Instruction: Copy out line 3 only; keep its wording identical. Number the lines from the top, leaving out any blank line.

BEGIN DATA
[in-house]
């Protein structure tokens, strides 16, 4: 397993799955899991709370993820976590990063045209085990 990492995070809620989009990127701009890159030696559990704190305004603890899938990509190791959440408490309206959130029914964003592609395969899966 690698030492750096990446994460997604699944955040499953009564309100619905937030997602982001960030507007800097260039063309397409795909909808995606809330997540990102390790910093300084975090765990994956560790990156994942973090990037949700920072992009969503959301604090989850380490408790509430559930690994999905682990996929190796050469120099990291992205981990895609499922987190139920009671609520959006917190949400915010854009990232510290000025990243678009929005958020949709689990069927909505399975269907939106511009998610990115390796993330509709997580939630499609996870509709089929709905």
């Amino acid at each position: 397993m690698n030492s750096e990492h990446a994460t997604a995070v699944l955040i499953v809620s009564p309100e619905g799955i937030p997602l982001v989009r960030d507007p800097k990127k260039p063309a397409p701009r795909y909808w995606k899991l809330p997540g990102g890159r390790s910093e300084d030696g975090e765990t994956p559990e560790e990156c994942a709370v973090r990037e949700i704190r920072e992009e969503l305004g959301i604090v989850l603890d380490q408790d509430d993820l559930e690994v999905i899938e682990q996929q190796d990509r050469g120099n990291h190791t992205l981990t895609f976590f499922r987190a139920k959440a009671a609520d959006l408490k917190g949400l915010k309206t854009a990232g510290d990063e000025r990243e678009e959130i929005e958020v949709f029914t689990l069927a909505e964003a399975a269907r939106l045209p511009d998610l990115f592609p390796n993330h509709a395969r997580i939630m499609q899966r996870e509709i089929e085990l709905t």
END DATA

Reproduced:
């Amino acid at each position: 397993m690698n030492s750096e990492h990446a994460t997604a995070v699944l955040i499953v809620s009564p309100e619905g799955i937030p997602l982001v989009r960030d507007p800097k990127k260039p063309a397409p701009r795909y909808w995606k899991l809330p997540g990102g890159r390790s910093e300084d030696g975090e765990t994956p559990e560790e990156c994942a709370v973090r990037e949700i704190r920072e992009e969503l305004g959301i604090v989850l603890d380490q408790d509430d993820l559930e690994v999905i899938e682990q996929q190796d990509r050469g120099n990291h190791t992205l981990t895609f976590f499922r987190a139920k959440a009671a609520d959006l408490k917190g949400l915010k309206t854009a990232g510290d990063e000025r990243e678009e959130i929005e958020v949709f029914t689990l069927a909505e964003a399975a269907r939106l045209p511009d998610l990115f592609p390796n993330h509709a395969r997580i939630m499609q899966r996870e509709i089929e085990l709905t």